Investigating the assassination of Post Editor Chauncey Bailey, Part 2

A Q&A with Publisher Paul Cobb and Attorney Walter Riley

by Minister of Information JR

paul-cobb-080207-by-ap-300x233, Investigating the assassination of Post Editor Chauncey Bailey, Part 2, Local News & Views This the second part in a short series brought to you by the,, the Oakland Post and the Black Bailey Project to give you the raw information regarding the investigation into who killed Oakland Post Editor Chauncey Bailey, the investigation into the Black Muslim Bakery and the whole controversy surrounding the Oakland Police Department’s involvement in a cover-up.

Check out Oakland Post Publisher Paul Cobb and Post attorney Walter Riley as they speak on the Block Report Radio show in this exclusive Q&A about these topics. Also check out a short interview with them on done by Kevin Weston of New America Media.

MOI JR: Did the conclusions that the Oakland Post came up with reflect the same conclusions that the police have been putting into the mainstream media?

Paul: I don’t know all of the conclusions. They concluded early on – they meaning members of the police department – concluded three hours after Chauncey Bailey was killed. In my office, Officer Longmire told us – and Walter Riley was present along with my wife and Gene Hazzard; the four of us were being interviewed by him – he had asked us had Chauncey Bailey been working on anything controversial or that might be remotely connected to a reason why someone would want to kill him, to the best of our knowledge.

At that point I told the officer that I thought that the most prominent story that Chauncey Bailey was working on I thought that could cause some concern was that he was working on an investigation into allegations of some shady behavior by some of the police officers. And the officer did not write that down, did not seem interested.

He then asked, “Do you know of any domestic disputes or involvements with liaisons or girlfriends etc.?” I responded by telling him I knew he had had a girlfriend but I didn’t think that that would be a reason. And then I gave a description of someone who had threatened him, Chauncey, the week before. And the officer immediately ruled that out, and told us that he didn’t think that that person would’ve been likely because he didn’t fit the description.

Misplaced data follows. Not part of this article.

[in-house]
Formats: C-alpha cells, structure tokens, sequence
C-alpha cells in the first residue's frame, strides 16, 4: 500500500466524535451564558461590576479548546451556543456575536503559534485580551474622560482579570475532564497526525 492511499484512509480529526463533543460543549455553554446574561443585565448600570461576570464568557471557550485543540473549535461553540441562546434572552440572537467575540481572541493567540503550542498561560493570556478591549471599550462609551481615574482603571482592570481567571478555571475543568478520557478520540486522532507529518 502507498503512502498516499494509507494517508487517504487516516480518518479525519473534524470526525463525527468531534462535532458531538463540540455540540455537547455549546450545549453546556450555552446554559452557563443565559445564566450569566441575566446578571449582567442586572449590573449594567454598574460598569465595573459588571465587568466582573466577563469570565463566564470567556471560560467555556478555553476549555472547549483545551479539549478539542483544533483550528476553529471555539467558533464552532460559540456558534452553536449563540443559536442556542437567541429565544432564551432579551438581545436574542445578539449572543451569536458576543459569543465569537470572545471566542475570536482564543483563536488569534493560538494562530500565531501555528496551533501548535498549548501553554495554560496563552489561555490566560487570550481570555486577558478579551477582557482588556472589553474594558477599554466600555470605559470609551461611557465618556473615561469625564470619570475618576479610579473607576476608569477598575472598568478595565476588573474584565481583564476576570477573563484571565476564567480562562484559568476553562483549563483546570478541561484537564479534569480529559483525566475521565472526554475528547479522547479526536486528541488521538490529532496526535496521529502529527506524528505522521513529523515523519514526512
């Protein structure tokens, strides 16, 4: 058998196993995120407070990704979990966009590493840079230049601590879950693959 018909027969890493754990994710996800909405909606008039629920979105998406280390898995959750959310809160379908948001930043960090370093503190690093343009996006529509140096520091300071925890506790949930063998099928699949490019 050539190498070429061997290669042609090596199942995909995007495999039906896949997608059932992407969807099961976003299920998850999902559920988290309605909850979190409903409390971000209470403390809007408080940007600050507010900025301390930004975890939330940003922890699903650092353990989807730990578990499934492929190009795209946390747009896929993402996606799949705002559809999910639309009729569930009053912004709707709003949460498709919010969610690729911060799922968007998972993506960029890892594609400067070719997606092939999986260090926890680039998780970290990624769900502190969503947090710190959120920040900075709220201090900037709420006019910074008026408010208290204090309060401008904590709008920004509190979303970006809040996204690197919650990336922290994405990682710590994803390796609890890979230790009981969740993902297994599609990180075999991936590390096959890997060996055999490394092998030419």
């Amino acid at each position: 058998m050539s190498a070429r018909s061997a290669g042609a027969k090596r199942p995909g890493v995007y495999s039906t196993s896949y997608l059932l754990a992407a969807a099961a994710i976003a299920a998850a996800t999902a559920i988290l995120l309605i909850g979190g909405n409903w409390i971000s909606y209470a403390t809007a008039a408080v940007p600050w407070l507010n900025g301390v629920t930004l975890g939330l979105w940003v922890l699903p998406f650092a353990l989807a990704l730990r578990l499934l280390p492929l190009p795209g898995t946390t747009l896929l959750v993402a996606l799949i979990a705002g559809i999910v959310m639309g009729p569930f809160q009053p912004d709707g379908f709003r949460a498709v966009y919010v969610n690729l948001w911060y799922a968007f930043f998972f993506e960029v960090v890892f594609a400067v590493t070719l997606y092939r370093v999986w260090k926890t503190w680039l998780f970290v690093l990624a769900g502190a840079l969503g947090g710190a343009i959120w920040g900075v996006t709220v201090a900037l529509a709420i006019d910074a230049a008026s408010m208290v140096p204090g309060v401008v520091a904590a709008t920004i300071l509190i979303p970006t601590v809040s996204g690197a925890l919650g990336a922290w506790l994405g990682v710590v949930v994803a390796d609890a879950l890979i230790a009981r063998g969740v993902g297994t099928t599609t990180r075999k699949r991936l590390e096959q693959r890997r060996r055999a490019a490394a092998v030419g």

I told the officer that I thought that the most prominent story that Chauncey Bailey was working on I thought that could cause some concern was that he was working on an investigation into allegations of some shady behavior by some of the police officers. And the officer did not write that down, did not seem interested.

And then I had mentioned that he had worked on a story that never got published, about the Black Muslim Bakery. That was the only thing that he seemed interested in enough to jot down a note or two. At one point he said, “Look, we know that Chauncey Bailey was stalked and targeted.” And he made mention of the Black Muslim Bakery.

Now that conclusion at three hours after Chauncey Bailey was killed stuck with all of us, because of those words, “stalked and targeted,” because it seems to me that those are conclusionary assumptions; that you would have to know something to use the word “stalked” and to use the word “targeted.”

I guess you could argue, if you want to go by the strict definition, that any and everybody who was ever shot had to be targeted, even though it may have been made on a five-second notice. You had to have a target unless it was an accidental shooting. But it was an implication that this was an intentional either gangland type or murder-for-hire type hit. That was my understanding of his use of the word targeted.